Making Markets Out of Thin Air: A Case of Capital Involution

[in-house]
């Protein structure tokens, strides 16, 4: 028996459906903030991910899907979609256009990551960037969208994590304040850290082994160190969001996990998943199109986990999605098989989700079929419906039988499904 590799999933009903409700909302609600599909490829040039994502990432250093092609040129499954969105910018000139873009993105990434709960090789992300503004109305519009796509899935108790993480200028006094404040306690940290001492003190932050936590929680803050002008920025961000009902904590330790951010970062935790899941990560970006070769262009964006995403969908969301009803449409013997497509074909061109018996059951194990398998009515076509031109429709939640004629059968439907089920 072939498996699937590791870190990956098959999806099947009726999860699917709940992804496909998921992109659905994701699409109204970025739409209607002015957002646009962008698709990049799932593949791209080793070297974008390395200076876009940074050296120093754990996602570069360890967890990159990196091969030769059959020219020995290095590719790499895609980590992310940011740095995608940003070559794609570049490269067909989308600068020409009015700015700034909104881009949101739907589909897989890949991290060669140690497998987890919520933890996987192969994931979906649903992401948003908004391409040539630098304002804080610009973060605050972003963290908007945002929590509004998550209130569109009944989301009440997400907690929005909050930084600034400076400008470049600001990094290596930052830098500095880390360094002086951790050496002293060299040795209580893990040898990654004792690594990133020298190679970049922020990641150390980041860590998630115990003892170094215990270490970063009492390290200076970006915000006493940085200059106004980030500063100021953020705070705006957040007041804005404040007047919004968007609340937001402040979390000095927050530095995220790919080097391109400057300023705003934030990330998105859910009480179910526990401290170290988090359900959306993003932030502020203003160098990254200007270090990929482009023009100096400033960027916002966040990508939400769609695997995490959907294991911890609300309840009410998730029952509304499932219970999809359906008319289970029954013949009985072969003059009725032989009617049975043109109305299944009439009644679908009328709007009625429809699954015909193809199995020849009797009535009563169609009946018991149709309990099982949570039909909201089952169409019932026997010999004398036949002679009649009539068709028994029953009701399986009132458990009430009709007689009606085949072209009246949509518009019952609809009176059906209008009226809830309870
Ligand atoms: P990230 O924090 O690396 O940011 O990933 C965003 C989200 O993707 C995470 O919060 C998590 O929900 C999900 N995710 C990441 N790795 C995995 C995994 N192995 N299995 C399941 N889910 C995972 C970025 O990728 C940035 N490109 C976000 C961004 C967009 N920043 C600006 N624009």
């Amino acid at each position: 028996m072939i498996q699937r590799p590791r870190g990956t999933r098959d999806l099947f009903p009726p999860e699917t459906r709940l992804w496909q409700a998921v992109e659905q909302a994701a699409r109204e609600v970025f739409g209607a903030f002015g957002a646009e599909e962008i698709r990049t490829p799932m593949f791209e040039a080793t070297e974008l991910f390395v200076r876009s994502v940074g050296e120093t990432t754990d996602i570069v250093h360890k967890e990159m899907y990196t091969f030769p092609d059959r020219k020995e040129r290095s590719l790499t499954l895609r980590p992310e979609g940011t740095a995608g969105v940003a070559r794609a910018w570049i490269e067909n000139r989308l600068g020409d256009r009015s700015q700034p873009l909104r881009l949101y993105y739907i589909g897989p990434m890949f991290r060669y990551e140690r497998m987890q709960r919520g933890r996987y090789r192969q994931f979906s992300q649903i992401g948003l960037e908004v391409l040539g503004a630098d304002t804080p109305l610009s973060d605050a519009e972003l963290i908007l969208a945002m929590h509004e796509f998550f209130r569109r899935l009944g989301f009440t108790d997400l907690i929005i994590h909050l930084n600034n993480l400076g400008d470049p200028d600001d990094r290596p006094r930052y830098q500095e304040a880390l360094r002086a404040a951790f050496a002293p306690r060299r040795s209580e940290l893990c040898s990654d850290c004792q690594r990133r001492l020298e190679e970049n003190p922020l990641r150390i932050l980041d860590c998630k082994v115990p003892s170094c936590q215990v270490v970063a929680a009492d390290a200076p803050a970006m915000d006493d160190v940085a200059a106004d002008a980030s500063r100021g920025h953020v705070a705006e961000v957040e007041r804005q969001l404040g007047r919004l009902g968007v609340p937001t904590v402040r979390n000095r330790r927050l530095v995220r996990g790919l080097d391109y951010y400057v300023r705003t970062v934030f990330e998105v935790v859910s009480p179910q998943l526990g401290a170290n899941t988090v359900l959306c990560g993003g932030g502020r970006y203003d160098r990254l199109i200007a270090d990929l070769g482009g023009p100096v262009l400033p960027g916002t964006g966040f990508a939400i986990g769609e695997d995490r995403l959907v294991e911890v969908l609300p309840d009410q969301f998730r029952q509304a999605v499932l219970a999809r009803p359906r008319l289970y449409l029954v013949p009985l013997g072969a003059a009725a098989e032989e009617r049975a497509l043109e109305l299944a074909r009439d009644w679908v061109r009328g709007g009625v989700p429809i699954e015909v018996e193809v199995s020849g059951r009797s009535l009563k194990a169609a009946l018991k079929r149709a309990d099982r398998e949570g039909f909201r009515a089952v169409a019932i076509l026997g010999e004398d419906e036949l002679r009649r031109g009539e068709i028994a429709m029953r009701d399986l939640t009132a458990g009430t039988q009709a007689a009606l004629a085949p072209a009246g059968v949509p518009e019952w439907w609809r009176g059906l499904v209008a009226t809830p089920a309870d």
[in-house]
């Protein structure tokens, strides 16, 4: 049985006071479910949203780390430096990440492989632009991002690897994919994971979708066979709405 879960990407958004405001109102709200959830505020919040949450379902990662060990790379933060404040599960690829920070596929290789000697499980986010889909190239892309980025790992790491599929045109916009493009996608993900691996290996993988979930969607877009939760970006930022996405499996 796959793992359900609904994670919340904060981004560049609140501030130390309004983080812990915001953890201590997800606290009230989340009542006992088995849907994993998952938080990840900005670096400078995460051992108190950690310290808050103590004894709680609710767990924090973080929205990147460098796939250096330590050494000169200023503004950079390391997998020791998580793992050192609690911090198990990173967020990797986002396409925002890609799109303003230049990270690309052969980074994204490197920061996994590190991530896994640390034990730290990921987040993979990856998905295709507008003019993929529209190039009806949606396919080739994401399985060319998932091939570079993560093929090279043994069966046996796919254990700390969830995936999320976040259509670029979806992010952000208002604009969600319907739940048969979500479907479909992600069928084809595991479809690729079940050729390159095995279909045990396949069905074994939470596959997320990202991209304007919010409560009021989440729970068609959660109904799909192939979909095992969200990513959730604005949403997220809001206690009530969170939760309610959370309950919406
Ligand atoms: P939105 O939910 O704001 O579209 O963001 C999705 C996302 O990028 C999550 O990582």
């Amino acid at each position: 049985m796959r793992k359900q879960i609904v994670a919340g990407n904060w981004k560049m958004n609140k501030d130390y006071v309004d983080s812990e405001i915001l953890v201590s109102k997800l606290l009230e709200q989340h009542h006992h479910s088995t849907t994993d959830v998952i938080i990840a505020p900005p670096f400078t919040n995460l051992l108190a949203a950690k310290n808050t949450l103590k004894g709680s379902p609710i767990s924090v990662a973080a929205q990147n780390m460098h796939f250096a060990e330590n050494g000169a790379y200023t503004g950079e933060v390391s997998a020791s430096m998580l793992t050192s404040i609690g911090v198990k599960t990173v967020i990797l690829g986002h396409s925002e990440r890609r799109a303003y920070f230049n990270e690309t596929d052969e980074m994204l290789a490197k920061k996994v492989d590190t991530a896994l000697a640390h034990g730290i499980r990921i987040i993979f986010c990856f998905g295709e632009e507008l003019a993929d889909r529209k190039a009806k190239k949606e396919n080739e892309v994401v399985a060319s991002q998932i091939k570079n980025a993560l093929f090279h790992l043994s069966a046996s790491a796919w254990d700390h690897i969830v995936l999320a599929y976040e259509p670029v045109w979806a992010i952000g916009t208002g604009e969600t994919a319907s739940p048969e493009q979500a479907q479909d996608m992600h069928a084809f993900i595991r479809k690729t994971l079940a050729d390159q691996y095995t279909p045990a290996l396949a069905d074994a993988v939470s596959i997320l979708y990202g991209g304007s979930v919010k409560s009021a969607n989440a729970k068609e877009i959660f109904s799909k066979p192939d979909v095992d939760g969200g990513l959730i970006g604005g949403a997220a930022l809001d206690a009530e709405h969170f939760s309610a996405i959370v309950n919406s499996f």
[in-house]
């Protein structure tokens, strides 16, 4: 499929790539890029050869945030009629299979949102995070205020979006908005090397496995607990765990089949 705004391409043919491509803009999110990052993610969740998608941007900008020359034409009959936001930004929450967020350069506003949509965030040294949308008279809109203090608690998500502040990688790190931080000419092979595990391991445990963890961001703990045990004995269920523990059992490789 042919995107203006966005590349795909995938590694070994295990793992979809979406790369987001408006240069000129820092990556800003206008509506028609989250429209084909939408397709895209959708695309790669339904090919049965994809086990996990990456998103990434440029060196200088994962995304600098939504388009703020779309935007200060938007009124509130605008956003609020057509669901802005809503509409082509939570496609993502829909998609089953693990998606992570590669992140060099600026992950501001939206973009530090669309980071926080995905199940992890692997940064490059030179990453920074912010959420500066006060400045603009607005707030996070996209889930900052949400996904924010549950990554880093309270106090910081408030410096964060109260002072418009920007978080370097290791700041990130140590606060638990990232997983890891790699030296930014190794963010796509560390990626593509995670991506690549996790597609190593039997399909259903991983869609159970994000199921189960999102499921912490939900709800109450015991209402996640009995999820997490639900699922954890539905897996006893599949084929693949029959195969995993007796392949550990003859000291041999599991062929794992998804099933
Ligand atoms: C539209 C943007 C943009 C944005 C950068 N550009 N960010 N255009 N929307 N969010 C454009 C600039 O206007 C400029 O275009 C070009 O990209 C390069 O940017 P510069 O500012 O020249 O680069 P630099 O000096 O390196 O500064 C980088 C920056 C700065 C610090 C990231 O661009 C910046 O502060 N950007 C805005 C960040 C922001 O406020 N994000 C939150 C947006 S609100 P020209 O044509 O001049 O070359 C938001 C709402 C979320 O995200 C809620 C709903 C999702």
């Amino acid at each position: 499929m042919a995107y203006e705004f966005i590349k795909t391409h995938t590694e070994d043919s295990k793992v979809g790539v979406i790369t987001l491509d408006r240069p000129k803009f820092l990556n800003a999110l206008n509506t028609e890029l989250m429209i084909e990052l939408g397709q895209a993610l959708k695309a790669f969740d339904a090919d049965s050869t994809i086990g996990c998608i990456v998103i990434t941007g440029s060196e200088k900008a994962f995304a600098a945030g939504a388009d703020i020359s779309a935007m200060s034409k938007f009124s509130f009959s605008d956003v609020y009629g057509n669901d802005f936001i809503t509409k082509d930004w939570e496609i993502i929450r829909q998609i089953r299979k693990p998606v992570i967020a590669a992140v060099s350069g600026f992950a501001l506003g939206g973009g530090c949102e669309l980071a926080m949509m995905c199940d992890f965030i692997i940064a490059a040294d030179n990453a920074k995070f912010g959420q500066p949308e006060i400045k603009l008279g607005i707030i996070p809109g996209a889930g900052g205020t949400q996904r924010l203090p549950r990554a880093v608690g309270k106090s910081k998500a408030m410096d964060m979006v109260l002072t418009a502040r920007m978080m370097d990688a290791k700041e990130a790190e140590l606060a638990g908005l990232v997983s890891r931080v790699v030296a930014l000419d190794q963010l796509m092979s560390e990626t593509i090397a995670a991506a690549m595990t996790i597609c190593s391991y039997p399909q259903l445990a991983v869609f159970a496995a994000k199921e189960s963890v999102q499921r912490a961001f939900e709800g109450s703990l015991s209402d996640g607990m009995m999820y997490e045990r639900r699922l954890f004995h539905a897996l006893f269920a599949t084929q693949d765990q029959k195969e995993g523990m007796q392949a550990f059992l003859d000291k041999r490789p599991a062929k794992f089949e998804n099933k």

This article traces the creation of a market for carbon sequestration by trees under the Kyoto Protocol on climate change, describing the problems encountered by UN negotiators as they attempted to abstract, isolate, quantify and commodify a process akin to breathing, which takes place naturally everywhere, anyway. It starts with an overview of the history of the negotiations that defined the commodity and the rules to govern its trade, creating the scarcity conditions for the market to work. It then goes over the key problems encountered and how they were solved. The analysis draws attention to time and risk as critical elements in reproducing uneven development, and suggests that this new market can be understood as an instance of capital involution—that is, an instance where a narrow pattern persistently repeated leads to ever increasing complexity but, instead of evolving into something new, it generates further entrapment.